“An important spiritual law is here involved. I have explained to you that you can weaken his prayers by diverting his attention from the Enemy Himself to his own states of mind about the Enemy. On the other hand fear becomes easier to master when the patient’s mind is diverted from the thing feared to the fear itself.”

 

Fear is a thorny little bitch. It turns the skin into a pincushion, folds the mind into a pretzel where all thoughts are just contradictory questions screaming at each other. It works the body into a frenzy that paralyzes. Still, it is easier to deal with those sensations directly than the worries it conjures. Fear is confined to my own body. The worries are an infinite multiverse. That was the secret I needed to learn before I could help myself. No, sadly therapists weren’t a part of that journey.

They could have helped, but luckily I’m a good self-educator. I read a lot about anxiety and tried a lot of tricks before I started finding things that worked. Now, anxiety is something perpetually present in my life, but I understand it. It’s like a game of chess that I’m compelled to play every day. On the one hand, sometimes the program I play against takes a piece, but on the other hand, I am unlimited in my ability to learn from my mistakes, while it has maxed out it’s difficulty rating. In the long run, I usually win.

“One can therefore formulate the general rule; in all activities of mind which favor our cause, encourage the patient to be un-selfconscious and to concentrate on the object, but in all activities favorable to the Enemy bend his mind back on itself.”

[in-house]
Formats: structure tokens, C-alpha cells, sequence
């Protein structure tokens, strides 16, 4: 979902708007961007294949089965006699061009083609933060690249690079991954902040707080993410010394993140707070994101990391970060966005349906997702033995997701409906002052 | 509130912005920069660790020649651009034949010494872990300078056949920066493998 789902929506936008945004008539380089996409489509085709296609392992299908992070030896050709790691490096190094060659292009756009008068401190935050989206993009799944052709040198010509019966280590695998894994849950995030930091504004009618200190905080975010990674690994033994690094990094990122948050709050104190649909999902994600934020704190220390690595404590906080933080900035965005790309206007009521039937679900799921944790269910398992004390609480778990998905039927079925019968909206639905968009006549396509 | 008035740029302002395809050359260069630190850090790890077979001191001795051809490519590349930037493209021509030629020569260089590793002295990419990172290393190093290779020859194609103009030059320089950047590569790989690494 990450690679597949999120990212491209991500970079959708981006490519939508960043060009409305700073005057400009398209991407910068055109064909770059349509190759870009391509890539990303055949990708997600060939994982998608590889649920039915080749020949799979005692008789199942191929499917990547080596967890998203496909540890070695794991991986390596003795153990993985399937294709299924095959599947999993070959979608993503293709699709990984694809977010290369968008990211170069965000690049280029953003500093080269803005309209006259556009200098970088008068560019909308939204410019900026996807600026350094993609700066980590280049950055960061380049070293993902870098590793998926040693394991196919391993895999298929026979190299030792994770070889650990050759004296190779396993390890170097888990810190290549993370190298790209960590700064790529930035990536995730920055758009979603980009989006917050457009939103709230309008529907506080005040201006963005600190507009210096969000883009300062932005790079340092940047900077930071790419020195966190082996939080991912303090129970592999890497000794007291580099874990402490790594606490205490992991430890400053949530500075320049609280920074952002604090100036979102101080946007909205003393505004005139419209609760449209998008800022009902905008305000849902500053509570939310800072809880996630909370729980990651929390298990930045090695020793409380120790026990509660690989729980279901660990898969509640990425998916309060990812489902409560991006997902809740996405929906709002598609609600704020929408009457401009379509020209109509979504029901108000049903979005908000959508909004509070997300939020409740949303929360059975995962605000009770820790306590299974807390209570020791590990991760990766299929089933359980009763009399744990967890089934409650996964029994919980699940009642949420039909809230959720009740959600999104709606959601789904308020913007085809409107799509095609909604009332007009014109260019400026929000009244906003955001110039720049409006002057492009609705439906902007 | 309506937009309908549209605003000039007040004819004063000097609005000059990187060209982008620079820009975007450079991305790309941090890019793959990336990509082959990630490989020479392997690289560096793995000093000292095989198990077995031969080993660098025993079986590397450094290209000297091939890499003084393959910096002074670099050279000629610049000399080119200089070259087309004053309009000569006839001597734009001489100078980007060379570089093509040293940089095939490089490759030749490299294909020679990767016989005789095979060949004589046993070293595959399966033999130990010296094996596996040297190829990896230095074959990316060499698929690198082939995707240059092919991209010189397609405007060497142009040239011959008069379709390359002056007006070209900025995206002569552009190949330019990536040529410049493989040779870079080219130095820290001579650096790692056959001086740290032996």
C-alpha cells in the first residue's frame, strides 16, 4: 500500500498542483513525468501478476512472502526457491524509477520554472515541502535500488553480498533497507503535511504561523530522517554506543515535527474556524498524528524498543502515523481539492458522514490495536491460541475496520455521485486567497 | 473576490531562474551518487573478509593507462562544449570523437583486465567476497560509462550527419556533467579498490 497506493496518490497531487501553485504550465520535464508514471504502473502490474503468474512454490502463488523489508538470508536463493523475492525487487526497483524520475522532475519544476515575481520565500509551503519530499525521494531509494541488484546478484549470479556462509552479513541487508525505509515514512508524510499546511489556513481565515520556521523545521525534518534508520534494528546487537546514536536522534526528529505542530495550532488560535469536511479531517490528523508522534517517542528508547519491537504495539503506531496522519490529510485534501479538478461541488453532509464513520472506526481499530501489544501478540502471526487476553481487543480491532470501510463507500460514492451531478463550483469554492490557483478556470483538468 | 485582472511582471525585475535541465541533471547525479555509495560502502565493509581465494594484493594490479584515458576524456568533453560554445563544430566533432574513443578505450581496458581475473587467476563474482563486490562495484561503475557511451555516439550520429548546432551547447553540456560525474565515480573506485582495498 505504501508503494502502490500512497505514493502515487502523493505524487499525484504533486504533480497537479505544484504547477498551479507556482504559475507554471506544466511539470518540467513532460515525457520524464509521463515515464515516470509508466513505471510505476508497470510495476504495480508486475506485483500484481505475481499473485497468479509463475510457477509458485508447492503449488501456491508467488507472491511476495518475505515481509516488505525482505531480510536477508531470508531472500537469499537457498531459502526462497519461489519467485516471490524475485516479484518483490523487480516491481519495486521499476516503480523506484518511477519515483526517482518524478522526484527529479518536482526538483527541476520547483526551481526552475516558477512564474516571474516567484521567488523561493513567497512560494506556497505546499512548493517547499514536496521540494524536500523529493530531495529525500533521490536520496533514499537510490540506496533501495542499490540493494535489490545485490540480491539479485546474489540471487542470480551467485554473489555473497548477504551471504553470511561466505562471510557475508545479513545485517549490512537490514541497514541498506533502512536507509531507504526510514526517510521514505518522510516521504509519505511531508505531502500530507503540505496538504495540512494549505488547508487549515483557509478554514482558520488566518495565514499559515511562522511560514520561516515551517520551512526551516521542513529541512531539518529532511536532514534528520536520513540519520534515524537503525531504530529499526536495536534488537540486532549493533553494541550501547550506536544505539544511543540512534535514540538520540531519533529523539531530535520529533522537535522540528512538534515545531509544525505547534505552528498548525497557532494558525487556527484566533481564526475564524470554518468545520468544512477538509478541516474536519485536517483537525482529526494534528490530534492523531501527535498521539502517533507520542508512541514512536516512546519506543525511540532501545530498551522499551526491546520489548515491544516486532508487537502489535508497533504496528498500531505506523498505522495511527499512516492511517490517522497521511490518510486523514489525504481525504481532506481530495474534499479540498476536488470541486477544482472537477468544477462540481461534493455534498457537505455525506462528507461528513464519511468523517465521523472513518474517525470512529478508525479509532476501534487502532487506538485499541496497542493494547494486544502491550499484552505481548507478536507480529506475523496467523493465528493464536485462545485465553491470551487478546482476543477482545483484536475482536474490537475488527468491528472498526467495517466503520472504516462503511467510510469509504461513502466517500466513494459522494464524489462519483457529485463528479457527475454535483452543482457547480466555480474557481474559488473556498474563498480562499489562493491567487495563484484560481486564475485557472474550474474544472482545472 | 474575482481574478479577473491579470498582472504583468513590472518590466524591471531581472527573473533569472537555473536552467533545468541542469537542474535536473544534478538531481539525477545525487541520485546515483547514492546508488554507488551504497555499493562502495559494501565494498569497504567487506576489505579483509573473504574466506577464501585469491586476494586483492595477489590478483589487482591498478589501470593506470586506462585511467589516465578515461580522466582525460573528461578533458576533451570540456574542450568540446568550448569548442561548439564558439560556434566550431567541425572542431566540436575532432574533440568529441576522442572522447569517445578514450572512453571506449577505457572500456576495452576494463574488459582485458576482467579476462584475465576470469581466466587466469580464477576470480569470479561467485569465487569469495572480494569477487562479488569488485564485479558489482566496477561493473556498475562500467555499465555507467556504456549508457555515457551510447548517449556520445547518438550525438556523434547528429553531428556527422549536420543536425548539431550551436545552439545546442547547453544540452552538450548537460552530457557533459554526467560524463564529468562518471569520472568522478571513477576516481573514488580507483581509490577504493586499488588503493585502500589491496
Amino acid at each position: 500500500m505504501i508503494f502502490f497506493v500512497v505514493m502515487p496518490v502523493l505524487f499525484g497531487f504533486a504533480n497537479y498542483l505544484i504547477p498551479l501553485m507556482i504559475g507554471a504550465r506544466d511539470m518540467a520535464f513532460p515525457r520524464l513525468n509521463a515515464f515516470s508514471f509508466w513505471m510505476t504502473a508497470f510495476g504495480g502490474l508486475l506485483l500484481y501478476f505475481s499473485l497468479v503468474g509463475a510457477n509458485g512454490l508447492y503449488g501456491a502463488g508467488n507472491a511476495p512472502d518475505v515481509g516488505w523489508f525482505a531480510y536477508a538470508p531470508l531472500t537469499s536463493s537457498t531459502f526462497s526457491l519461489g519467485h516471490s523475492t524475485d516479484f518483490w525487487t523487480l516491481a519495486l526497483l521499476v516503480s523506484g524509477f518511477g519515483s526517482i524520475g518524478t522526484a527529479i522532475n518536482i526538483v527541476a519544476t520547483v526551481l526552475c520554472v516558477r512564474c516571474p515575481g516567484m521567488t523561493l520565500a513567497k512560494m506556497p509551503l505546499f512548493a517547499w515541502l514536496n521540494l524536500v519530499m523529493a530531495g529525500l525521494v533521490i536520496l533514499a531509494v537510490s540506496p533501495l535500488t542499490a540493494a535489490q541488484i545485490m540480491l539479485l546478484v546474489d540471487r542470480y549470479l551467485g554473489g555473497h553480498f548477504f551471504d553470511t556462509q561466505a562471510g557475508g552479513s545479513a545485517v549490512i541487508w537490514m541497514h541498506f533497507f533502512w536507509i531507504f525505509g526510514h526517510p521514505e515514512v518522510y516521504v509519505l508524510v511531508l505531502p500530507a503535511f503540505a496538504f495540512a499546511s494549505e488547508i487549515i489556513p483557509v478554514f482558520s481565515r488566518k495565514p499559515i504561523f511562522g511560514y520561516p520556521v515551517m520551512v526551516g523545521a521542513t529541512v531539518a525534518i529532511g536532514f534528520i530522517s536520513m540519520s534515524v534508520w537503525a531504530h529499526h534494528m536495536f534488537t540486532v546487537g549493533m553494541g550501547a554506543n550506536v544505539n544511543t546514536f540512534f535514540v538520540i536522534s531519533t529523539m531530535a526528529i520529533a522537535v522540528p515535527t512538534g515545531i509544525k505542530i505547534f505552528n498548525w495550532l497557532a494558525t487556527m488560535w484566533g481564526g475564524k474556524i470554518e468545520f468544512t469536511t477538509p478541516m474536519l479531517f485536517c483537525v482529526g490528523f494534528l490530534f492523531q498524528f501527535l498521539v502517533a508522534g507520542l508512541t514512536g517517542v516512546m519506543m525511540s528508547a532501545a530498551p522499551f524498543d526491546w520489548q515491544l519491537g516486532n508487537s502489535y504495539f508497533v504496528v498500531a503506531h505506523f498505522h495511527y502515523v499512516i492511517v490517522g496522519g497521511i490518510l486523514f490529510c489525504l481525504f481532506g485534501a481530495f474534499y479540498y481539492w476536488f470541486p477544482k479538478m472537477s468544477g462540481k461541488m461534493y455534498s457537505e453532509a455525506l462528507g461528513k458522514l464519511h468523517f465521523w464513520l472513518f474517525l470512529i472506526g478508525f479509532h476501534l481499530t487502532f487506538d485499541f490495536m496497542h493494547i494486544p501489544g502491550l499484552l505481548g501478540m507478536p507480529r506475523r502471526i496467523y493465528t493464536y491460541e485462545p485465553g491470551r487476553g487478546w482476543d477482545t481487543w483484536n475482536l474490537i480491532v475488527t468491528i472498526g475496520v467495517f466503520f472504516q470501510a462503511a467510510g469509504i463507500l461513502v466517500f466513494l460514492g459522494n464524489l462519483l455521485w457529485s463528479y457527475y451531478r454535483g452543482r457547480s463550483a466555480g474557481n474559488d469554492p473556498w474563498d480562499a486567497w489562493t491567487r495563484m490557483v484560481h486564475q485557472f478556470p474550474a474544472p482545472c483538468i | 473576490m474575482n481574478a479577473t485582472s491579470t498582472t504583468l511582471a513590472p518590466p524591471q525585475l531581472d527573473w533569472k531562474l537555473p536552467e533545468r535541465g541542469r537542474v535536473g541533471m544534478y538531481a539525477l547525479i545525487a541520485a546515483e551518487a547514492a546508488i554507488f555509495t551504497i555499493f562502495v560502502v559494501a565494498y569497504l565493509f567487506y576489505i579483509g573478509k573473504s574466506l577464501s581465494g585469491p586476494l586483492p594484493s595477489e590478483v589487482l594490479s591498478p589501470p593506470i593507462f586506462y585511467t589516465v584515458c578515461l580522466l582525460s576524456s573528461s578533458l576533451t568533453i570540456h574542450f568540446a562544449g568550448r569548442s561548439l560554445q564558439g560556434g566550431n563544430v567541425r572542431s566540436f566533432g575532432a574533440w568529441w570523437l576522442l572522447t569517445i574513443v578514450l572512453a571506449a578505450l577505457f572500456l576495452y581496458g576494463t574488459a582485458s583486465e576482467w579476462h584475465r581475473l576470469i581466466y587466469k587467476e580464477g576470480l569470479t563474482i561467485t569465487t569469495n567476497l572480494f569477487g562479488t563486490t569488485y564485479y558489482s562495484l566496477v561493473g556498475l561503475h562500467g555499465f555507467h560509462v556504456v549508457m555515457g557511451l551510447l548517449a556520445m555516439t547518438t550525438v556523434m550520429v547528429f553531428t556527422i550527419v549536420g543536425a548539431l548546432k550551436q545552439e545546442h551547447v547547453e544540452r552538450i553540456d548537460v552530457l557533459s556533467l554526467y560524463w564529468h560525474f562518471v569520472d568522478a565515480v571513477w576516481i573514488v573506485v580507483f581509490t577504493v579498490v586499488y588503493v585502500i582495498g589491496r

One thing I love about this chapter is that, even through the voice of Screwtape, Lewis does not condemn the feeling of fear. It is neither good nor bad, just a normal human reaction that he, in his religious view, labels a cross to bear. It is not even that dwelling on the fear or being controlled by it is a sin. Screwtape never suggests that making the Patient fearful will, in and of itself, corrupt him and make him unfit for heaven. His aim instead is to put the Patient in a “favorable mindset,” which I assume means to muddle his understanding of it so he loses control of how he reacts, and it’s in the reactions that sin lie.

In concluding that, I am relying somewhat on my own experience. I don’t think Lewis was thinking about anxiety disorders when he wrote this, but I thought about how, when I was at my most anxious, I did a terrible job of taking care of myself. I suppose you could regard that as a kind of sin, although this is something I dislike about the religious mindset. I don’t think it’s productive to think of actions as sinful, at least the way I’ve always understood sin. Again, it focuses the attention away from the cause of a wrong action, towards the wrong action itself. It can create feelings of shame that will be reinforced whenever the same emotions lead to the same result. It’s better to understand the initial cause, because that can lead to actual steps towards change. Admit fault, and ask forgiveness, by all means, but also understand that you, like anyone, do things for reasons. Know those reasons, and you can then try, by incremental steps, to change habits, and remake a better version of you.